#20: How Bail Traps the Poor
To get released before trial, most American courts require defendants to post bail money. For people too poor to raise even the lowest amounts, this means staying in jail while waiting for trial to begin. Regardless of guilt, those with means can walk free to prepare from afar. Staying in jail awaiting trial damages both lives and legal cases: people in custody lose jobs, housing, and property, and statistics show that they end up with longer sentences if they’re found guilty. And all of this costs taxpayers billions. But there's a better way.
Judge Truman Morrison of the District of Columbia Superior Court told the Washington Post, “We’ve proven it can work without money, but the whole country continues as if in a trance to do what we know does not work,” and he's a man of his word. D.C. courts can’t hold people before trial just because they can’t raise bail money. Courts use a combination of non-financial conditions to make sure defendants show up for court and don’t get re-arrested while awaiting trial. And guess what? It works.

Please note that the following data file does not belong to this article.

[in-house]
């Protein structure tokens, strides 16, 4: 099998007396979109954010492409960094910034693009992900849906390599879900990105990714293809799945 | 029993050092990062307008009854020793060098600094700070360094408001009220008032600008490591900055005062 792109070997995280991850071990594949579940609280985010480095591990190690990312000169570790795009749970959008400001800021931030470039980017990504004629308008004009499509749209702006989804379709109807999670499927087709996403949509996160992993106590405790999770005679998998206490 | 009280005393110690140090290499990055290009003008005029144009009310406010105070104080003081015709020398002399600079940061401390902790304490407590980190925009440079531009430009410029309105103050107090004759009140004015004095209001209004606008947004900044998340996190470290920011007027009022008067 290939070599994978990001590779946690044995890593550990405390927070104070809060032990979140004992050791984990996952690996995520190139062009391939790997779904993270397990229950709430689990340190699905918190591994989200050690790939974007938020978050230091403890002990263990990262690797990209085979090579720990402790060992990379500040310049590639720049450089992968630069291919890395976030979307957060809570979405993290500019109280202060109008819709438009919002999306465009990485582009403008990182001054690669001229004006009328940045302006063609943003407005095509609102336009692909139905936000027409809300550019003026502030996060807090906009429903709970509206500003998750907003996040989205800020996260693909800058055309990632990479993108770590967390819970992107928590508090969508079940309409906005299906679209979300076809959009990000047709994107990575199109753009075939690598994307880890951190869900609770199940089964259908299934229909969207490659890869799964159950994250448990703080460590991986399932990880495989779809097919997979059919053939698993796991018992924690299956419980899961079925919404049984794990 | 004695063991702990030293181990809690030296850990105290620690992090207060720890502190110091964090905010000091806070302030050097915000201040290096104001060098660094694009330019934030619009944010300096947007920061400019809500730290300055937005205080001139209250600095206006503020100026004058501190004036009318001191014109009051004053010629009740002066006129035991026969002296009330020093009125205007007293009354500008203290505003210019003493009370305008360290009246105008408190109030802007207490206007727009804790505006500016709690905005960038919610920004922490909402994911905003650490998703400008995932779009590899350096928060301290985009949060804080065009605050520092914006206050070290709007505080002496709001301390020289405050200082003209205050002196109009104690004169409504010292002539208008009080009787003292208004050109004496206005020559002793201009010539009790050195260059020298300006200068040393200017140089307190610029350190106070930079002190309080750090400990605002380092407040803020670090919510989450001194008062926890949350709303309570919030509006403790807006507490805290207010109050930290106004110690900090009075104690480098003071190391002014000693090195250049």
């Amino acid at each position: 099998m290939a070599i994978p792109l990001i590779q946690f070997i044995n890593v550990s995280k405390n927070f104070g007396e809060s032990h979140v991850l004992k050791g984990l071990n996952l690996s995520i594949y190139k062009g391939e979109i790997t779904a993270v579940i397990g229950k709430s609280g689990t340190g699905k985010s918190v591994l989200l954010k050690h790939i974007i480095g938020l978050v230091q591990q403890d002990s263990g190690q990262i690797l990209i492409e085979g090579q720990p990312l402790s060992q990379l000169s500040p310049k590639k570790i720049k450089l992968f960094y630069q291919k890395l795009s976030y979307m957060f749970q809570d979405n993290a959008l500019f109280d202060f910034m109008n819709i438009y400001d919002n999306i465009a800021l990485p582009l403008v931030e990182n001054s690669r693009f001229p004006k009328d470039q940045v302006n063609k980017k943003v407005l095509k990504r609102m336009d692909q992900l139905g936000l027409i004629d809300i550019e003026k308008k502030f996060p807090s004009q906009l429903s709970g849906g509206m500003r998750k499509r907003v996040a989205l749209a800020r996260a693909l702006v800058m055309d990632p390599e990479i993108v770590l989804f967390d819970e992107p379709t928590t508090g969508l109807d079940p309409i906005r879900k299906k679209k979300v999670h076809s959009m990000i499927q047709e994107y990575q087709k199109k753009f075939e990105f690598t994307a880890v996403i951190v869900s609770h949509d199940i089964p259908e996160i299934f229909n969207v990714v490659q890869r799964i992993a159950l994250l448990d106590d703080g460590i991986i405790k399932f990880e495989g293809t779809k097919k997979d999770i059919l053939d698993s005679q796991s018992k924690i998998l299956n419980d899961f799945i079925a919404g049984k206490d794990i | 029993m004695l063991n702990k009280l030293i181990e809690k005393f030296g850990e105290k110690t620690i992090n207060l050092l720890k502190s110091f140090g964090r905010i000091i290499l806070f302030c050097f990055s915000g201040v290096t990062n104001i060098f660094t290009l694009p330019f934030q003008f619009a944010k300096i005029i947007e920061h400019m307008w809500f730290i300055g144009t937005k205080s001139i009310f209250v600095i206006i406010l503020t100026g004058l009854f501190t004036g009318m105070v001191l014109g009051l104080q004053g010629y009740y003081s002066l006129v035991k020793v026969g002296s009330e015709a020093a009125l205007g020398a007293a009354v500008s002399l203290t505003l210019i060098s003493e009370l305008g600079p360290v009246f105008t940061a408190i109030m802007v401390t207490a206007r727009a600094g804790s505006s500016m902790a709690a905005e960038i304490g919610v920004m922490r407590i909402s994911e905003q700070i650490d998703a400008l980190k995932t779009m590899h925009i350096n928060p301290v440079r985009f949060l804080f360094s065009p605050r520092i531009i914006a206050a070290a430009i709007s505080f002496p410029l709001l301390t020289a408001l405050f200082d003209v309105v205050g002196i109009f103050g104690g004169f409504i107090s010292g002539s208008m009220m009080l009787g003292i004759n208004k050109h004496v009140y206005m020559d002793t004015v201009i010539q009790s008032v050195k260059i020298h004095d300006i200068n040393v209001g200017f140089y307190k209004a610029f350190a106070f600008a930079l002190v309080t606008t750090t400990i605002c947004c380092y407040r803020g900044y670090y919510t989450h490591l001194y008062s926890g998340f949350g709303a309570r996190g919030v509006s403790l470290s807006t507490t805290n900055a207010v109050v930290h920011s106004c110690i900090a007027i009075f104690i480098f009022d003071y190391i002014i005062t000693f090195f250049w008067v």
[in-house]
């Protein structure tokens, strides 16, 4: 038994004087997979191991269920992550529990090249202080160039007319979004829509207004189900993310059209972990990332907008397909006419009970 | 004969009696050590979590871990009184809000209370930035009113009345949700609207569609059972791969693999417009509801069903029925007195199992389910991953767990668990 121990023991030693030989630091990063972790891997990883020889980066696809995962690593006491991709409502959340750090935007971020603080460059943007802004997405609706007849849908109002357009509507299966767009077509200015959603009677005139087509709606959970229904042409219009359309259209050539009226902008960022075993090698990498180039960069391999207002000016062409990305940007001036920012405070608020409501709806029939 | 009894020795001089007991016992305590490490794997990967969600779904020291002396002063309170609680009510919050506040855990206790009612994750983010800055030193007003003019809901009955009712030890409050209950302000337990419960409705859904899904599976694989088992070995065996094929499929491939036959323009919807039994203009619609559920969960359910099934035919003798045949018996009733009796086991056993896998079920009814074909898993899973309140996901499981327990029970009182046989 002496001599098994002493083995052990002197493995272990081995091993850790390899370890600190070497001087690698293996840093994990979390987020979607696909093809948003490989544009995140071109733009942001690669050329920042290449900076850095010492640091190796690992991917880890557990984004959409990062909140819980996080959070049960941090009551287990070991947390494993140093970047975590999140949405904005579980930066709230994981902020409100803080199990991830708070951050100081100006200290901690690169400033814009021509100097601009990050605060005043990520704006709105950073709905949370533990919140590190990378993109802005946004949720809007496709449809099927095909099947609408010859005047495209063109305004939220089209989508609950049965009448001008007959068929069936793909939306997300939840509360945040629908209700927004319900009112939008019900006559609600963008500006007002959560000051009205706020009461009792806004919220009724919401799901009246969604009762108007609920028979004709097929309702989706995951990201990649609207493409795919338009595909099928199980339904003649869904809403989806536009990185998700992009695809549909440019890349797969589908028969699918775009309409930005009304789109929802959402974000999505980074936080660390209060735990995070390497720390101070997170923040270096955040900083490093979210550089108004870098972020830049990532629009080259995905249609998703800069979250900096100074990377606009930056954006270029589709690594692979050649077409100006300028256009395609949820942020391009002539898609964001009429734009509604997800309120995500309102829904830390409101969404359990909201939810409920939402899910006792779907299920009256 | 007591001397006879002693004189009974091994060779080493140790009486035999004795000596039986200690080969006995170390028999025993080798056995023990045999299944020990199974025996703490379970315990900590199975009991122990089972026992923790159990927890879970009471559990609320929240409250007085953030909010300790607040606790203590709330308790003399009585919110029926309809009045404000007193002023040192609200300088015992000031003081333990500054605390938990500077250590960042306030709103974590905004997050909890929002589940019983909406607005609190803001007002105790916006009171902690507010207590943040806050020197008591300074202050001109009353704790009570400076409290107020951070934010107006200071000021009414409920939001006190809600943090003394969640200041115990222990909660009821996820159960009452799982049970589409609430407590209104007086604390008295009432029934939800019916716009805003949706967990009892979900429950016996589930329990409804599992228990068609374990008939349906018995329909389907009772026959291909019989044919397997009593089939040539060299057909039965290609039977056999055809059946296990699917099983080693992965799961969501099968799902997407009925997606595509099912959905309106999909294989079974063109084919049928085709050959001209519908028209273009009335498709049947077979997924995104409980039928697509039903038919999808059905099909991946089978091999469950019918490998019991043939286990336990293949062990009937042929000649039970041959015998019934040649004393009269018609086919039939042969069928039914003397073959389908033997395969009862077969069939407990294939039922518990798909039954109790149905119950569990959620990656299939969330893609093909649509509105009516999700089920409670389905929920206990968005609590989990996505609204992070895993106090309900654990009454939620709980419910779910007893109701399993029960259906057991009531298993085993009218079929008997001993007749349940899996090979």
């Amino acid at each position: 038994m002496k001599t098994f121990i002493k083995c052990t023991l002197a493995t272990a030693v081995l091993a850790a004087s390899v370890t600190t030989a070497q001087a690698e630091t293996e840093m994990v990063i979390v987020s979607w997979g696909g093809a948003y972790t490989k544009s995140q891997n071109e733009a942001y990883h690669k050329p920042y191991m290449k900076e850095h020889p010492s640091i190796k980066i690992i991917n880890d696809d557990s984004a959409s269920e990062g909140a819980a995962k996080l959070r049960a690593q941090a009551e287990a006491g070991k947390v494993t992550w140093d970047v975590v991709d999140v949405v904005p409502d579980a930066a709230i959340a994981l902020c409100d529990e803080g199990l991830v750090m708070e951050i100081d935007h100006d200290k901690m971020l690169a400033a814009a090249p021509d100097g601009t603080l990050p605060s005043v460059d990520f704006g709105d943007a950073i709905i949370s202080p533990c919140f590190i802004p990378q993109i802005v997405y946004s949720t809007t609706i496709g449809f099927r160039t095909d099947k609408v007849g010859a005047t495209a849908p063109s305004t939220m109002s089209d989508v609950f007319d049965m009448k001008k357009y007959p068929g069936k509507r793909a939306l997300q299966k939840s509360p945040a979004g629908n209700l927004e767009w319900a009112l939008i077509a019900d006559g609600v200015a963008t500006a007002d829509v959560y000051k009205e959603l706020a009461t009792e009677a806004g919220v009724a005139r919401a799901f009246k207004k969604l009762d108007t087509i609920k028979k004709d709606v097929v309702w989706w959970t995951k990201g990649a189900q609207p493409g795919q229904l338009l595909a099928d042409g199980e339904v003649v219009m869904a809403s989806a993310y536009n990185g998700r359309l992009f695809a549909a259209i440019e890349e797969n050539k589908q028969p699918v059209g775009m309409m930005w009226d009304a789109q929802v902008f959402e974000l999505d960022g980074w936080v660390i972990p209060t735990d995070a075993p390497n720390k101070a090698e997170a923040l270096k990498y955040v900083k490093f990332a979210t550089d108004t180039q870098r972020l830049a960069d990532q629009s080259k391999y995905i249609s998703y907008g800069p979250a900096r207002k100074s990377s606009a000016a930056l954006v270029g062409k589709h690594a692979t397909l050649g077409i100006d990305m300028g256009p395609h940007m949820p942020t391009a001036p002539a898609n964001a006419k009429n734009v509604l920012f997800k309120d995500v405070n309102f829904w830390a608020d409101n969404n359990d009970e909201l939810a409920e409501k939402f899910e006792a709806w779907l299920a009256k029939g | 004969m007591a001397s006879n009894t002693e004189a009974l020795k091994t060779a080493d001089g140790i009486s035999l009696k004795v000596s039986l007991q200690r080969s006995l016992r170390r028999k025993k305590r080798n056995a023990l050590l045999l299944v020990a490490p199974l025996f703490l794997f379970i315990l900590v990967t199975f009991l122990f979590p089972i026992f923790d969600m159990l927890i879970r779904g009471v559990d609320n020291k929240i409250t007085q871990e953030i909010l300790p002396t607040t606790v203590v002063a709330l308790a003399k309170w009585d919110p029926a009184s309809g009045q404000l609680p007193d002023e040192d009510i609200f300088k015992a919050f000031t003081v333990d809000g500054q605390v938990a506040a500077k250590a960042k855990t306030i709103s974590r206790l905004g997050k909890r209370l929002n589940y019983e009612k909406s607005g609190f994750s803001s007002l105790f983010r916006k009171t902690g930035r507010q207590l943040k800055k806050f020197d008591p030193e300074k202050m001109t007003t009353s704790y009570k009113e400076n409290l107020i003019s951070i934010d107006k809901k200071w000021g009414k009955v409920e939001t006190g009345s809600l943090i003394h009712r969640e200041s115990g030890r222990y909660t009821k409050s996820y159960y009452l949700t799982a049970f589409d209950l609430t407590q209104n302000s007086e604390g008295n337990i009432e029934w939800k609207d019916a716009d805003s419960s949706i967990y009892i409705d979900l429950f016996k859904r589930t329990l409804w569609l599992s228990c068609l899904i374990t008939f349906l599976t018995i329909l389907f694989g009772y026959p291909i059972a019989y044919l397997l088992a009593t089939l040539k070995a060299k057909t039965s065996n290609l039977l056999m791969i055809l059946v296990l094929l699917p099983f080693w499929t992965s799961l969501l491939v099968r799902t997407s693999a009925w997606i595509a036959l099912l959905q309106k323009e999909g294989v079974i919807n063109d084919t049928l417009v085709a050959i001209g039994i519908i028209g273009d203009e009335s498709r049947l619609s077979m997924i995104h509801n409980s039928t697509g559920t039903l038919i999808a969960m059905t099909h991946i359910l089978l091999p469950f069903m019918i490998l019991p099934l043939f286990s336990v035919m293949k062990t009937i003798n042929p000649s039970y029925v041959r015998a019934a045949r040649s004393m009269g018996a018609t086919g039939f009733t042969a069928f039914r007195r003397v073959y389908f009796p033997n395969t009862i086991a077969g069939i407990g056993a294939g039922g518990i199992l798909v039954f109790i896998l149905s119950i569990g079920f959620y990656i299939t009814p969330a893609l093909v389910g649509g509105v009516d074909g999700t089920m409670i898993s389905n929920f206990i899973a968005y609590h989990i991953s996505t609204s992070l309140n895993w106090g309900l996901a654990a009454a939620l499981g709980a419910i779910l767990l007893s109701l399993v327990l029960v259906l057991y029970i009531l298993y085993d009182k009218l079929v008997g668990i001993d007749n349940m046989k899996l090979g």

The U.S. Department of Justice just announced it would support a challenge to the constitutionality of bail "schedules" used by Georgia and other states, arguing that these set schedules for bail payments discriminate against the poor. Read up here.
“There is no evidence you need money to get people back to court. It’s irrational, ineffective, unsafe and profoundly unfair.”
— SUPERIOR COURT JUDGE TRUMAN MORRISON, DISTRICT OF COLUMBIA